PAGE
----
Human Origins

The anatomical, genetic and behavioural origin of modern humans

Fossil remains from the Omo Kibish, Ethiopia

Fossil and genetic evidence indicates that modern humans evolved in Africa, probably around 250,000 years ago, which corresponds to the end of the period known as the Middle Pleistocene. The oldest known fossils of Homo sapiens – found in the Omo Kibish Formation by Richard Leakey in 19671,2, are located just at the northern edge of the Turkana Basin in southern Ethiopia. These fossils, and their associated stone tools, have been dated to ca. 195,000 years2,3, or early Marine Isotope Stage (MIS) 6. Slightly younger at ca. 160,000 years, the fossil remains from Herto provide a further glimpse into the morphological diversity and behavioural complexity of early humans4,5, including evidence for defleshing (in the form of cut-marks) and carrying/keeping (in the form of polishing) on a child’s cranium. An expansion of the human behavioural repertoire at this time is also revealed by the evidence for the earliest marine resource exploitation and changes in lithic technology at Pinnacle Point, South Africa6,7.

Modifications in the Herto fossils. From: Clark et al. 2003

However, the cognitive and behavioural record of our origins is fascinatingly complex. Early modern human fossils (dating from MIS6 to MIS3) in Africa are associated with Middle Stone Age (MSA) stone tools, part of the Mode 3 industries as defined by G. Clark8,9. However, they are not the only hominins to make and use MSA artefacts. The earliest MSA sites date to ~300,000 years ago (at sites such as Kapthurin10 and Malewa Gorge11 in Kenya, Twin Rivers12 in Zambia, Gademotta and Kulkuletti13 in Ethiopia, and Kathu Pan14 and Florisbad15,16 in South Africa), thus pre-dating significantly the first evidence for a modern human anatomy. Although the number of MSA sites dated to MIS7 and MIS6 is small, present knowledge suggests that the evolution of a modern human morphology is not associated with a significant change in behaviour – the way of making stone tools or range of tools used does not change substantially, terrestrial hunting strategies do not change significantly (although the addition of fish to the diet as seen at Pinnacle Point was probably of great importance), nor does the procurement of raw materials or the material expression of identity. The archaeological signature of behaviours that reflect the inventive, social and dynamic cognition of the modern mind appear afterwards, as individual additions to the behavioural repertoire of different modern human populations. While this asynchrony between the first evidence for a modern human anatomy and the earliest expressions of what has been called ‘behavioural modernity’17 could represent a true evolutionary diachronic process, it could also be argued that new cognitive capacities evolved in tandem with the main biological changes in our species, but their expression in terms of changes in subsistence behaviours, symbolism, social expressions of cultural norms, etc., would be contingent on economic and demographic circumstances18,19.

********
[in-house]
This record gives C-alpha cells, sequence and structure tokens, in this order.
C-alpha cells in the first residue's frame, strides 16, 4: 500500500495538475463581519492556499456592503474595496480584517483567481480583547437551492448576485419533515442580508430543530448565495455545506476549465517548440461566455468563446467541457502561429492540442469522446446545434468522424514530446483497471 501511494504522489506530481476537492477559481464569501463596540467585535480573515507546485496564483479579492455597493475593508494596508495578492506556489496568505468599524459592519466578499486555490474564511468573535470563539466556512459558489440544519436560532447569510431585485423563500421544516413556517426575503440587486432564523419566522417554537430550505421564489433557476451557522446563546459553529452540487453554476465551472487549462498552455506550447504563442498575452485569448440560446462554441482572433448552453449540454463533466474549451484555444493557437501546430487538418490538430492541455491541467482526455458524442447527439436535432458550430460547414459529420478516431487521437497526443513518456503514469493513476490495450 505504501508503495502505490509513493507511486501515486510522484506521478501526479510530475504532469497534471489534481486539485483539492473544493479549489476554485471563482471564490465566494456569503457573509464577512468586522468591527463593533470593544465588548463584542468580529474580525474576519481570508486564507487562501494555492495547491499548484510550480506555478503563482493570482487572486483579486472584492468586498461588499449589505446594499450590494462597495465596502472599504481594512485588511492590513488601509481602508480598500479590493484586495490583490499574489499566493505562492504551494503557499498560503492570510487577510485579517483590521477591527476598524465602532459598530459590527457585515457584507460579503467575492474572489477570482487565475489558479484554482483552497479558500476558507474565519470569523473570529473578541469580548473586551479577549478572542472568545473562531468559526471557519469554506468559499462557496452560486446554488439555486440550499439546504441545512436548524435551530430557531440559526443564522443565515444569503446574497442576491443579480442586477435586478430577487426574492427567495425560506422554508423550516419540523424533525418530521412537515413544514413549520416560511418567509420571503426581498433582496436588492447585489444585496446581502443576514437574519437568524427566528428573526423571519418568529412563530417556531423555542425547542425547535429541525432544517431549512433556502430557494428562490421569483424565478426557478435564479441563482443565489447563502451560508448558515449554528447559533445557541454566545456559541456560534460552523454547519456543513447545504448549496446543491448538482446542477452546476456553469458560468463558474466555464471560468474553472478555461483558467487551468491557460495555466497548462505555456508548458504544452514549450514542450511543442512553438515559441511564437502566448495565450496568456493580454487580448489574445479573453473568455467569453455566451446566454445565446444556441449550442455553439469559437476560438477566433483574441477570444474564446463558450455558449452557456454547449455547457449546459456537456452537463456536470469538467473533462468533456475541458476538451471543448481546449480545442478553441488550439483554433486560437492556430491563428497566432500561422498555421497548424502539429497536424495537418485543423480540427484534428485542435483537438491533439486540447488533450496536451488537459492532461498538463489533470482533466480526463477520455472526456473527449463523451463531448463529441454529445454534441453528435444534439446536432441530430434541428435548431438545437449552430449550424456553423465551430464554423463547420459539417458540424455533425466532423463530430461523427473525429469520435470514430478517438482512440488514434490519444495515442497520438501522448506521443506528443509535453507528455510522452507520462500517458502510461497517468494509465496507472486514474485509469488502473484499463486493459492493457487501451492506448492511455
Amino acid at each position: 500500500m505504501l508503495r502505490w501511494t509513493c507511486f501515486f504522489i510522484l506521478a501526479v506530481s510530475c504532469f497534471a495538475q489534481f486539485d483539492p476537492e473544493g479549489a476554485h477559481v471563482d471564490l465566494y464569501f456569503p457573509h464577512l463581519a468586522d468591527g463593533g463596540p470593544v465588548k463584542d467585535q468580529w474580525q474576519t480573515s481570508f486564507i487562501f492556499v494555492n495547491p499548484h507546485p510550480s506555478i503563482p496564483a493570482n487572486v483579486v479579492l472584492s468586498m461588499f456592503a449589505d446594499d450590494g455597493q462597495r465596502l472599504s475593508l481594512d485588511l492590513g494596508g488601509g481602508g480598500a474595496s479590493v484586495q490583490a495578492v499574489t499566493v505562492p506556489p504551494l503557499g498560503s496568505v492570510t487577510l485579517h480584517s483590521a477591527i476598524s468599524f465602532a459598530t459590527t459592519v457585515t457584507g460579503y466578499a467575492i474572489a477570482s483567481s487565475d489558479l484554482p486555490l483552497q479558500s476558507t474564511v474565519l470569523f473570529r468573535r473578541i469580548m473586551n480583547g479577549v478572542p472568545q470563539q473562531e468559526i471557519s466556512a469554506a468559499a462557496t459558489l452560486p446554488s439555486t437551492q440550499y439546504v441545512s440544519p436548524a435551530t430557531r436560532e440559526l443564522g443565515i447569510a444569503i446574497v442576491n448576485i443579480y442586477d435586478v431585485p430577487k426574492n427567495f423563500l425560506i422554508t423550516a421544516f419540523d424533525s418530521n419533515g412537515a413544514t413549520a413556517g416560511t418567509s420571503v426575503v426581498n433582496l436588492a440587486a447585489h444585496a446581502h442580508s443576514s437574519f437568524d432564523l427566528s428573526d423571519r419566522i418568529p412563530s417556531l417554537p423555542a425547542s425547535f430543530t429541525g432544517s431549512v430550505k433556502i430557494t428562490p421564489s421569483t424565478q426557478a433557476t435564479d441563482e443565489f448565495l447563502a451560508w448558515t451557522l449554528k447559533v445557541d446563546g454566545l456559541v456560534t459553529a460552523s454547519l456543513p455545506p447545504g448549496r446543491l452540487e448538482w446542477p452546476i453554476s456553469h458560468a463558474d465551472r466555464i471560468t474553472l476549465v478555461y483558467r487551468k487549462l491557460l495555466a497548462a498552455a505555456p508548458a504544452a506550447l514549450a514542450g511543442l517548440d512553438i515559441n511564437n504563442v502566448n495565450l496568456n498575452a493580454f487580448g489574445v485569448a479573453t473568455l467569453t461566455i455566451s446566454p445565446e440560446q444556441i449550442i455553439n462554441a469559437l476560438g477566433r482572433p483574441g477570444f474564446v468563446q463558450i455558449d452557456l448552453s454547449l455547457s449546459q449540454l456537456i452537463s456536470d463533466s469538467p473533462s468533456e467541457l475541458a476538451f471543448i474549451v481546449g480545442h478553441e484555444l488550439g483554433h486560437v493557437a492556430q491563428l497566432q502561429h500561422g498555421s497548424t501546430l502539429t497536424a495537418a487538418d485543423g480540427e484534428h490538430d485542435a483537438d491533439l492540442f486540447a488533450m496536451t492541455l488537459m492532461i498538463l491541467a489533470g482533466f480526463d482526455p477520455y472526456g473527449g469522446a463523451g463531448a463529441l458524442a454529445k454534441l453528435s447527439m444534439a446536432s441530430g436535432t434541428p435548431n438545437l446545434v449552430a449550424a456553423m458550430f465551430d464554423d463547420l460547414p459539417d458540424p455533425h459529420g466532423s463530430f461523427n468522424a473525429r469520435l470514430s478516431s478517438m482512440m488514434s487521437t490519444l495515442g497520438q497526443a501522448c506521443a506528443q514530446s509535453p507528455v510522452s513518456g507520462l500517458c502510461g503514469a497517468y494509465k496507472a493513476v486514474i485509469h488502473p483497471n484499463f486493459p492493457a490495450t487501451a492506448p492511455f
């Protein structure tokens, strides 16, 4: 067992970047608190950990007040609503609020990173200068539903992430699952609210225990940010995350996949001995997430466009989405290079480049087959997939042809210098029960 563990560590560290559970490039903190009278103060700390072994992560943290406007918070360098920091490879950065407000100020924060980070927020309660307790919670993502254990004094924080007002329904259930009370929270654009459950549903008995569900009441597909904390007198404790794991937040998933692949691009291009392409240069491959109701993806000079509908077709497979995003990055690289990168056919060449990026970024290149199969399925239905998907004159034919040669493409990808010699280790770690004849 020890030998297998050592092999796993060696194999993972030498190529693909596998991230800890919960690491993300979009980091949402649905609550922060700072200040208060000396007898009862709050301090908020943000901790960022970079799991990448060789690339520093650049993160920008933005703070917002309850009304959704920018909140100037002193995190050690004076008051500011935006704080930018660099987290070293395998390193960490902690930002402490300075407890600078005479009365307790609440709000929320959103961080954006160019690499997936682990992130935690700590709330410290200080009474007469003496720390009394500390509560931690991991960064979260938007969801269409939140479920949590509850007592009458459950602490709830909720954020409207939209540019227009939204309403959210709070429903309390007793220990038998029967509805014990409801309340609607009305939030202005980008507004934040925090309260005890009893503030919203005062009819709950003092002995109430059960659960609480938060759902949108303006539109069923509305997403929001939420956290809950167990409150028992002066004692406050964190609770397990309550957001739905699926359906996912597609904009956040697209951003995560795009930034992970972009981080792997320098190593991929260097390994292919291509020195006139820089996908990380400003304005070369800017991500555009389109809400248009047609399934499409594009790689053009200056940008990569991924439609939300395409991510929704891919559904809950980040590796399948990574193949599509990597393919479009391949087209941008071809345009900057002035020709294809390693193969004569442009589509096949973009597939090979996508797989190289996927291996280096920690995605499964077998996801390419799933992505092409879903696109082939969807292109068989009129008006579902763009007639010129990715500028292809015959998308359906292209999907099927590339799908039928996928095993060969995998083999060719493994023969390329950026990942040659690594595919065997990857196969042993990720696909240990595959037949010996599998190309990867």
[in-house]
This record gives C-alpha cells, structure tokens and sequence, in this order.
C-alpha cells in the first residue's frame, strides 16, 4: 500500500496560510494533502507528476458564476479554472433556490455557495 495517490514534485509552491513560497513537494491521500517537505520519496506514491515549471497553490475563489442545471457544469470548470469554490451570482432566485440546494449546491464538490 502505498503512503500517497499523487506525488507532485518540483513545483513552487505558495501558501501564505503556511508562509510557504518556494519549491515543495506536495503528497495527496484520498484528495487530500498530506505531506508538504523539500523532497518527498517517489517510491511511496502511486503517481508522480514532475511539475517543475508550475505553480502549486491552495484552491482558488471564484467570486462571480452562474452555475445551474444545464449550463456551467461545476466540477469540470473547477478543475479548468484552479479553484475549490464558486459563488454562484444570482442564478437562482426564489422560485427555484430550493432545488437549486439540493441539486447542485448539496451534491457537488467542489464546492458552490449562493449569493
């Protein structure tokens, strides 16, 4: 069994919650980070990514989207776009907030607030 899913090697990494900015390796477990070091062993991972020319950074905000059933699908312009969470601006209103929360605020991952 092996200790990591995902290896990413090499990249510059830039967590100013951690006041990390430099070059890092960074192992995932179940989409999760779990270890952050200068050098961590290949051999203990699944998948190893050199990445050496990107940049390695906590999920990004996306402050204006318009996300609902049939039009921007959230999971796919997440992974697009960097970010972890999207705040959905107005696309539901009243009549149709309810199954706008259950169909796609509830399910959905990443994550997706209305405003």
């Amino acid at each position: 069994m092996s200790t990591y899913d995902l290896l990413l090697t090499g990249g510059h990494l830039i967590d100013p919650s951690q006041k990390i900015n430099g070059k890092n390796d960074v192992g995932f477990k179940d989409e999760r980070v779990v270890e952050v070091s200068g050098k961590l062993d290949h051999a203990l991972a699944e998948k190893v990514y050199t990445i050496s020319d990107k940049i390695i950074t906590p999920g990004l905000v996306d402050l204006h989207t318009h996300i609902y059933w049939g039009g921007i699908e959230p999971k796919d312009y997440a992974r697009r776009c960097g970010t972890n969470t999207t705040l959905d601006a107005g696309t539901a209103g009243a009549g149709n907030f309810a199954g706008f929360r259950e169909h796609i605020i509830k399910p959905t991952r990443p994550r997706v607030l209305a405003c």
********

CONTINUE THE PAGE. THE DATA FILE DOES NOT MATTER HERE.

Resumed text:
This date range for the earliest modern human fossils (200,000-160,000 years) is consistent with the coalescence (the point in time before genetic lineages differentiate) estimate for all existing mitochondrial DNA (mtDNA) diversity in living humans20. Although new genomic data have questioned many of the historical reconstructions made earlier on the basis of mtDNA, the coalescence of living mtDNA and Y chromosome genetic lineages remains an important chronological marker for identifying when the last common ancestor of those lineages lived. Genetic evidence has also thrown light on prehistoric demography – the genetic diversity of humans today indicates that the ancestral population (estimated in genetics as the effective population size) of all living people was very small, probably in the order of a few thousand individuals21, and that such small population sizes, interspersed with moments of expansion and subsequent contraction, were characteristic of our lineage (including our sister lineage, the Neanderthals) in the long-term.

Such small populations would have had bounded geographic ranges – a fact central to this project. At present, we do not know where these ranges were; the fossil evidence might point to East Africa, but sites such as Pinnacle Point suggest a more complex spatial scenario. Indeed, the coalescent of the two basal human mtDNA clades (L0 and L1-6) suggests that the ancestral human population became fragmented during the glacial period known as Marine Isotope Stage 6 (MIS6, 190,00-130,000 years ago), and that some of the genetic differences observed among African groups today – such as between Khoisan and Bantu speaking groups – have probably been accumulating since then22.

Structure of the human mtDNA tree. From: Mirazon Lahr (2013)